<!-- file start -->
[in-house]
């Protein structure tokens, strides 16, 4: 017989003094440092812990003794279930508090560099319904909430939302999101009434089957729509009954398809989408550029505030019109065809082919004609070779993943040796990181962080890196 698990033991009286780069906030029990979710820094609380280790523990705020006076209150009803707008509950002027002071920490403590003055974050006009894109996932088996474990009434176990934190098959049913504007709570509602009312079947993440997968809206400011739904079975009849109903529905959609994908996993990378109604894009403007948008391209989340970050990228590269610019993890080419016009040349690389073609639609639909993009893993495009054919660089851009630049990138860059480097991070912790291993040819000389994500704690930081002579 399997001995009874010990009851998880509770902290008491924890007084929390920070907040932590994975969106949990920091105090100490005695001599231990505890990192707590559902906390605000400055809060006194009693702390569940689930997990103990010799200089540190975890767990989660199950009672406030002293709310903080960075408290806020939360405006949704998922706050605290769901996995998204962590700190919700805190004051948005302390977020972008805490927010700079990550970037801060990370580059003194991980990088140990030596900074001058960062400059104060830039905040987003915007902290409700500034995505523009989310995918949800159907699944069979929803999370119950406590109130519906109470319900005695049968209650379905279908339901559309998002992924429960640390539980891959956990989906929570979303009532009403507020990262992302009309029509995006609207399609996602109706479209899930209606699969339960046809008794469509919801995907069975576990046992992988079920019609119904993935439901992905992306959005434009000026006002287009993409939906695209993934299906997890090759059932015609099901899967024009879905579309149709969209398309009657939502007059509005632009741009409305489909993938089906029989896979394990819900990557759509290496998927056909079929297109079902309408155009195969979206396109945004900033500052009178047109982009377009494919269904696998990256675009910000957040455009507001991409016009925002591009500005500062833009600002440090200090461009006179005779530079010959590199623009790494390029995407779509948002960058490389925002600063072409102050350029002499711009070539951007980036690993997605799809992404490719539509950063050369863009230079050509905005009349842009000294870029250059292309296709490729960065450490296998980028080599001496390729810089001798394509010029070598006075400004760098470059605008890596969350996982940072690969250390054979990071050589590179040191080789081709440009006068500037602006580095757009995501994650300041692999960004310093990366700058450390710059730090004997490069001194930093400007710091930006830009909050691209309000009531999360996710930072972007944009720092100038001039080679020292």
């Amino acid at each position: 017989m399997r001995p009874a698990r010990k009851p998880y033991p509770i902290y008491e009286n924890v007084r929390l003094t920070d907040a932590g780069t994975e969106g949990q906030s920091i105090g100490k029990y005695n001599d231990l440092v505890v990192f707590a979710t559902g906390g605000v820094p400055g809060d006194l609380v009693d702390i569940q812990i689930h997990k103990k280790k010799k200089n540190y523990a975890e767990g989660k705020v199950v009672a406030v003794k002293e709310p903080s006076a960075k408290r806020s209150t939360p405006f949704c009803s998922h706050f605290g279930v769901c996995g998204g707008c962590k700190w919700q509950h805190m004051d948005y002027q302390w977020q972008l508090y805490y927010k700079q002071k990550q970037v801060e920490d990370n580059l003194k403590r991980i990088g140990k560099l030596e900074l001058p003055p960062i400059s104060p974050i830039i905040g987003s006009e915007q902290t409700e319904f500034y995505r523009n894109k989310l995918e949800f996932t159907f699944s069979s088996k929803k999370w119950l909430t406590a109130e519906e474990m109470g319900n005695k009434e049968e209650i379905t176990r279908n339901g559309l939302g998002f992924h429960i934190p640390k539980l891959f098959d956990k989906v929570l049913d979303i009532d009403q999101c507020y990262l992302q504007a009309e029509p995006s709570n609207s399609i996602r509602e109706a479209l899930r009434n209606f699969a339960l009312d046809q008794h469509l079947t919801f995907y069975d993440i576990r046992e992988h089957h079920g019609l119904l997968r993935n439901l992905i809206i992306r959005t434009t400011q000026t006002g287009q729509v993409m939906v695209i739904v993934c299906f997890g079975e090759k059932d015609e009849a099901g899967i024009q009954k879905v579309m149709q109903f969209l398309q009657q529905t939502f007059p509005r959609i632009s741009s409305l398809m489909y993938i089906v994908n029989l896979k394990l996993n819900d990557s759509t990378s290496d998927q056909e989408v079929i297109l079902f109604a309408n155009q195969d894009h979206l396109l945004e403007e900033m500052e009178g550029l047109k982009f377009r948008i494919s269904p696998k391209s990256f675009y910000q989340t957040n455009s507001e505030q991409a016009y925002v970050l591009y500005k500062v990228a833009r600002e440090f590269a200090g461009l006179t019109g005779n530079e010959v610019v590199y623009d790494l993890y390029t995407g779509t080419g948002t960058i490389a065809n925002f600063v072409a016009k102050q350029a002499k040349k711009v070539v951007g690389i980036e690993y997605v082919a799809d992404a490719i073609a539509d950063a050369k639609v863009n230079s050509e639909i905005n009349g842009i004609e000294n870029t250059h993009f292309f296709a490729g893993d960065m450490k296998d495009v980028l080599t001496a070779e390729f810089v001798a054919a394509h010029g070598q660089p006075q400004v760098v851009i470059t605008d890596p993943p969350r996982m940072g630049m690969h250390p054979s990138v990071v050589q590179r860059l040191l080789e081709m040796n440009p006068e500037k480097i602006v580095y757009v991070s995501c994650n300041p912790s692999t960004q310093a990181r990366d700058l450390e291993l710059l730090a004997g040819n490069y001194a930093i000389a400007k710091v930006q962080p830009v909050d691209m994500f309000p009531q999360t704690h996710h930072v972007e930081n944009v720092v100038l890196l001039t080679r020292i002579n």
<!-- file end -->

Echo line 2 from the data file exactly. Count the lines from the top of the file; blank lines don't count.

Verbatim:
């Protein structure tokens, strides 16, 4: 017989003094440092812990003794279930508090560099319904909430939302999101009434089957729509009954398809989408550029505030019109065809082919004609070779993943040796990181962080890196 698990033991009286780069906030029990979710820094609380280790523990705020006076209150009803707008509950002027002071920490403590003055974050006009894109996932088996474990009434176990934190098959049913504007709570509602009312079947993440997968809206400011739904079975009849109903529905959609994908996993990378109604894009403007948008391209989340970050990228590269610019993890080419016009040349690389073609639609639909993009893993495009054919660089851009630049990138860059480097991070912790291993040819000389994500704690930081002579 399997001995009874010990009851998880509770902290008491924890007084929390920070907040932590994975969106949990920091105090100490005695001599231990505890990192707590559902906390605000400055809060006194009693702390569940689930997990103990010799200089540190975890767990989660199950009672406030002293709310903080960075408290806020939360405006949704998922706050605290769901996995998204962590700190919700805190004051948005302390977020972008805490927010700079990550970037801060990370580059003194991980990088140990030596900074001058960062400059104060830039905040987003915007902290409700500034995505523009989310995918949800159907699944069979929803999370119950406590109130519906109470319900005695049968209650379905279908339901559309998002992924429960640390539980891959956990989906929570979303009532009403507020990262992302009309029509995006609207399609996602109706479209899930209606699969339960046809008794469509919801995907069975576990046992992988079920019609119904993935439901992905992306959005434009000026006002287009993409939906695209993934299906997890090759059932015609099901899967024009879905579309149709969209398309009657939502007059509005632009741009409305489909993938089906029989896979394990819900990557759509290496998927056909079929297109079902309408155009195969979206396109945004900033500052009178047109982009377009494919269904696998990256675009910000957040455009507001991409016009925002591009500005500062833009600002440090200090461009006179005779530079010959590199623009790494390029995407779509948002960058490389925002600063072409102050350029002499711009070539951007980036690993997605799809992404490719539509950063050369863009230079050509905005009349842009000294870029250059292309296709490729960065450490296998980028080599001496390729810089001798394509010029070598006075400004760098470059605008890596969350996982940072690969250390054979990071050589590179040191080789081709440009006068500037602006580095757009995501994650300041692999960004310093990366700058450390710059730090004997490069001194930093400007710091930006830009909050691209309000009531999360996710930072972007944009720092100038001039080679020292």